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Honey Dijon Balsamic Vinaigrette

I am venturing into the land of homemade salad dressings today as I have combined serious craving for salad, balsamic and Grey Poupon. I've never made a dressing at home and so have no idea what ratios are generally used. Does anyone have any tips?

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  1. Easy-peasy, you'll be glad you made your own. A general ratio is three parts oil to one part vinegar. Adapt that to your taste. I usually start with three tablespoons oil and one tablespoon vinegar, one teaspoon dijon mustard if I'm going to use mustard. Balsamic vinegar is quite sweet, you might want to taste before you add honey.

    Once you've made your own vinaigrette, you'll never resort to buying bottled ones.

    Also, here are a couple prior threads on vinaigrettes:
    http://chowhound.chow.com/topics/821358
    http://chowhound.chow.com/topics/664038

    4 Replies
    1. re: janniecooks

      Are there any spices in particular that you like to add?

      1. re: fldhkybnva

        I like to add fresh basil if I've got it, only rarely fresh garlic (but only because spouse won't eat it with garlic), salt and pepper of course, but no other spices. I've tried dried herbs and don't like them myself. I've used ground cumin in a lime-cilantro vinaigrette. Other than that I keep it pretty simple.

        In addition to using balsamic vinegar, try a good red wine vinegar. If you like a sweeter dressing, I'd be more inclined to sweeten one made with red wine vinegar rather than one with balsamic.

        One of my favorite dressings is to just toss a soft green, like butter lettuce, with apples or pears, blue or gorgonzola cheese and walnuts or pecans. Then toss all with walnut oil, and then toss with Alessi's Fig Vinegar. A vinaigrette like that doesn't get much simpler.

        1. re: fldhkybnva

          If I add herbs, I add them to the salad greens, as they wilt when added to the vinaigrette.

          1. re: fldhkybnva

            NOT sherry -- sherry vinegar. Sherry might work, though, just have never tried it.

        2. In general the ratio is 1:3 Acid to Oil
          This should be adjusted to personal taste and strength of the Acid used (whether Vinegar or Citrus) Though if you use all citrus it should be a Citronette rather than a Vinaigrette.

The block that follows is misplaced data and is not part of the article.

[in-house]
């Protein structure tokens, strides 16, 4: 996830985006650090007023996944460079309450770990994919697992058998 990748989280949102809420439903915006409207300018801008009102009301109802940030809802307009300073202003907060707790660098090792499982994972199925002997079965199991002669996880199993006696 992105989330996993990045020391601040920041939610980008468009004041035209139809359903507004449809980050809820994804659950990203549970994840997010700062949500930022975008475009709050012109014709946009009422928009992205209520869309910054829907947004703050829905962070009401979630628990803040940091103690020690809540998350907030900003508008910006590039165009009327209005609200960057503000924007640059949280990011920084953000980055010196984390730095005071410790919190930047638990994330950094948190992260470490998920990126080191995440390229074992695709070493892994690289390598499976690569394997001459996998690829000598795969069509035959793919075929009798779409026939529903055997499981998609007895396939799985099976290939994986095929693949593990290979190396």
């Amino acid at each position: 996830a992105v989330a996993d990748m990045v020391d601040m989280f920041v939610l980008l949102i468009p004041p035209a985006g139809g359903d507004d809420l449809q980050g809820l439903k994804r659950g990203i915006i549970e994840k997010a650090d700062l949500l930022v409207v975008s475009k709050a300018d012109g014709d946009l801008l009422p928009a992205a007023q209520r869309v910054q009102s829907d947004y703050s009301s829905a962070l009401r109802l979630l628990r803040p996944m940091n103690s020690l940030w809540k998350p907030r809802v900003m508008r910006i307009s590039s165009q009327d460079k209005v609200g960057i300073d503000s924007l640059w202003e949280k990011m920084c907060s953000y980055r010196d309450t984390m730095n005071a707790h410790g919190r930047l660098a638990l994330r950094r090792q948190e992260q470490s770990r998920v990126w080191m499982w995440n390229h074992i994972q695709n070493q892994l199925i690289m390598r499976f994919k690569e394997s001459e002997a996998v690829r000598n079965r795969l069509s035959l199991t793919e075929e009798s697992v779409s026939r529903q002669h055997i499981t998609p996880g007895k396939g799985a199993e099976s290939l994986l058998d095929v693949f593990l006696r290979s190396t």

Any herb or other flavoring that you like is fine.
          Garlic is a very common addition as well as Parsley, but Tarragon, Thyme, Shallot, Olives, Anchovies, Citrus Zest,Green Pepper, Parmesan, Chervil Etc... would all be possibilities. Really the variations are endless.

          1. Do you usually chill before serving?

            2 Replies
            1. re: fldhkybnva

              No. Often it will separate and the oil will semi-solidify. Keep at room temp for same day use.
              If you are storing, refrigerate it but allow to warm up a bit before you try to re-emulsify by shaking or whisking.

              1. re: chefj

                I actually use the microwave on defrost setting for about 30 seconds when I'm in a hurry to liquefy vinaigrette that has been refrigerated (say for about 1/2 to 3/4 cup of vinaigrette).

            2. This works beautifully:

              Pour a little out of a bottle of white wine vinegar and push in two or three garlic cloves. Add a sprig or two of tarragon, or a teaspoon of dried, replace what you can of the poured off bit, and leave it for a couple of weeks. Use this to make vinaigrette at 6:1 with EVO (yes, 6 EVO:1 vinegar, it really does work well), salt & pepper. Whisk thoroughly.

              The flavoured vinegar will last for ages.

              Edit: Just realised that this contains no balsamic, honey, or Dijon, which is what you asked about! Sorry, but please try it anyway. All these could be added, if you like. Let us know how you get on please.

              2 Replies
              1. re: Robin Joy

                I need to do this, my absolute favourite herb for salad dressings is tarragon.

                1. re: cleopatra999

                  I hope you like it. I prepare a new bottle when I'm about half way through a bottle. Leave the flavourings in the vinegar and the intensity deepens.

              2. Thank you! Delicious, and not just tasty but easy, quick and will likely not be near many bottles of salad dressing. I am a big vinegar fan so did a 2:1 vinegar:oil but made 3:1 oil:vinegar for SO who also greatly enjoyed. It was great dressing for the salad we whipped together - spinach, chicken, bacon, blue cheese, tomatoes.